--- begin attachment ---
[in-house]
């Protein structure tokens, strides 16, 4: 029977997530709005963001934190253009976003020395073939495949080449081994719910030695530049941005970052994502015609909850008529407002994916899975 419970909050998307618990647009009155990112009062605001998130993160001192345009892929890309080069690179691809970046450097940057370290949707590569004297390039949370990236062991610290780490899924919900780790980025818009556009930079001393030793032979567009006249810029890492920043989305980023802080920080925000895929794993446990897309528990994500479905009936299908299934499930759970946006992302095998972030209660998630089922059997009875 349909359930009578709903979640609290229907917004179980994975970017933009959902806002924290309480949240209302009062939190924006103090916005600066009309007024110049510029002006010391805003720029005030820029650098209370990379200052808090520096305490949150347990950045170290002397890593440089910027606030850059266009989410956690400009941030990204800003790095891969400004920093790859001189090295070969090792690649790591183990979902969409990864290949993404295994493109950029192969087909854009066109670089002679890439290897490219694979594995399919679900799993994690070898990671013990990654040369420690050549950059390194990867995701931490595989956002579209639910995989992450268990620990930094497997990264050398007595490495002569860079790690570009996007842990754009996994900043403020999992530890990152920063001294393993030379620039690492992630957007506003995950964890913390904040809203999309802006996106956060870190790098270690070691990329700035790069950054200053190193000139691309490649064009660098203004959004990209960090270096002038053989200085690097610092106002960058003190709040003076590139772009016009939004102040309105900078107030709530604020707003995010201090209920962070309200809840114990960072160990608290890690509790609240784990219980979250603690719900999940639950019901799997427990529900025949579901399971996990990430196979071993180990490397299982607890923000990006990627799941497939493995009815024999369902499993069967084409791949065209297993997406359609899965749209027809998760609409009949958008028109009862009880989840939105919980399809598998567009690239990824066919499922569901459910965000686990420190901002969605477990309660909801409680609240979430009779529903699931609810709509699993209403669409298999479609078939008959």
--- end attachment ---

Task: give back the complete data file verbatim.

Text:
[in-house]
């Protein structure tokens, strides 16, 4: 029977997530709005963001934190253009976003020395073939495949080449081994719910030695530049941005970052994502015609909850008529407002994916899975 419970909050998307618990647009009155990112009062605001998130993160001192345009892929890309080069690179691809970046450097940057370290949707590569004297390039949370990236062991610290780490899924919900780790980025818009556009930079001393030793032979567009006249810029890492920043989305980023802080920080925000895929794993446990897309528990994500479905009936299908299934499930759970946006992302095998972030209660998630089922059997009875 349909359930009578709903979640609290229907917004179980994975970017933009959902806002924290309480949240209302009062939190924006103090916005600066009309007024110049510029002006010391805003720029005030820029650098209370990379200052808090520096305490949150347990950045170290002397890593440089910027606030850059266009989410956690400009941030990204800003790095891969400004920093790859001189090295070969090792690649790591183990979902969409990864290949993404295994493109950029192969087909854009066109670089002679890439290897490219694979594995399919679900799993994690070898990671013990990654040369420690050549950059390194990867995701931490595989956002579209639910995989992450268990620990930094497997990264050398007595490495002569860079790690570009996007842990754009996994900043403020999992530890990152920063001294393993030379620039690492992630957007506003995950964890913390904040809203999309802006996106956060870190790098270690070691990329700035790069950054200053190193000139691309490649064009660098203004959004990209960090270096002038053989200085690097610092106002960058003190709040003076590139772009016009939004102040309105900078107030709530604020707003995010201090209920962070309200809840114990960072160990608290890690509790609240784990219980979250603690719900999940639950019901799997427990529900025949579901399971996990990430196979071993180990490397299982607890923000990006990627799941497939493995009815024999369902499993069967084409791949065209297993997406359609899965749209027809998760609409009949958008028109009862009880989840939105919980399809598998567009690239990824066919499922569901459910965000686990420190901002969605477990309660909801409680609240979430009779529903699931609810709509699993209403669409298999479609078939008959």